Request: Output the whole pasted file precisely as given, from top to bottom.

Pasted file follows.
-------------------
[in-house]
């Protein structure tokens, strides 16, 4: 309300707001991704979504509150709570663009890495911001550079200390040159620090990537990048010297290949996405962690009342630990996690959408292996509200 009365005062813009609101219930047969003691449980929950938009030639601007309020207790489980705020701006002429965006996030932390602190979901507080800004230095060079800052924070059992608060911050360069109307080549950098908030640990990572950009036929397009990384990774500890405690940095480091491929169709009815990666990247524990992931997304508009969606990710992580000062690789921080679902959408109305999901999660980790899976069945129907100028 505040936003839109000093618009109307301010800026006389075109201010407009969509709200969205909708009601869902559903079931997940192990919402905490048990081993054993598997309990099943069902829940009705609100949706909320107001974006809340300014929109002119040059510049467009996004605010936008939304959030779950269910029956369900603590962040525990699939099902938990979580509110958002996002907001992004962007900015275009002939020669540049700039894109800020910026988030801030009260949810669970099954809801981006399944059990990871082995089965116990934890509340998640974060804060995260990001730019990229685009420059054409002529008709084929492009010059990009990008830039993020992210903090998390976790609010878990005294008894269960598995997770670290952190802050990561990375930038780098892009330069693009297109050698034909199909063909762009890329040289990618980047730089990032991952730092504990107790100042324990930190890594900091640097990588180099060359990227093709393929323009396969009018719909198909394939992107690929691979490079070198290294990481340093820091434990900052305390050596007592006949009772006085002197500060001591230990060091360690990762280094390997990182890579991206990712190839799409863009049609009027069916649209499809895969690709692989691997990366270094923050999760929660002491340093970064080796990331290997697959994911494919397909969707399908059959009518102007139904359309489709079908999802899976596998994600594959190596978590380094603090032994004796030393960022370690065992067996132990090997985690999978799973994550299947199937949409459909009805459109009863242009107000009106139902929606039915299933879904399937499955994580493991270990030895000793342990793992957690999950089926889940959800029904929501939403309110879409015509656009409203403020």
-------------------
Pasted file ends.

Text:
[in-house]
């Protein structure tokens, strides 16, 4: 309300707001991704979504509150709570663009890495911001550079200390040159620090990537990048010297290949996405962690009342630990996690959408292996509200 009365005062813009609101219930047969003691449980929950938009030639601007309020207790489980705020701006002429965006996030932390602190979901507080800004230095060079800052924070059992608060911050360069109307080549950098908030640990990572950009036929397009990384990774500890405690940095480091491929169709009815990666990247524990992931997304508009969606990710992580000062690789921080679902959408109305999901999660980790899976069945129907100028 505040936003839109000093618009109307301010800026006389075109201010407009969509709200969205909708009601869902559903079931997940192990919402905490048990081993054993598997309990099943069902829940009705609100949706909320107001974006809340300014929109002119040059510049467009996004605010936008939304959030779950269910029956369900603590962040525990699939099902938990979580509110958002996002907001992004962007900015275009002939020669540049700039894109800020910026988030801030009260949810669970099954809801981006399944059990990871082995089965116990934890509340998640974060804060995260990001730019990229685009420059054409002529008709084929492009010059990009990008830039993020992210903090998390976790609010878990005294008894269960598995997770670290952190802050990561990375930038780098892009330069693009297109050698034909199909063909762009890329040289990618980047730089990032991952730092504990107790100042324990930190890594900091640097990588180099060359990227093709393929323009396969009018719909198909394939992107690929691979490079070198290294990481340093820091434990900052305390050596007592006949009772006085002197500060001591230990060091360690990762280094390997990182890579991206990712190839799409863009049609009027069916649209499809895969690709692989691997990366270094923050999760929660002491340093970064080796990331290997697959994911494919397909969707399908059959009518102007139904359309489709079908999802899976596998994600594959190596978590380094603090032994004796030393960022370690065992067996132990090997985690999978799973994550299947199937949409459909009805459109009863242009107000009106139902929606039915299933879904399937499955994580493991270990030895000793342990793992957690999950089926889940959800029904929501939403309110879409015509656009409203403020």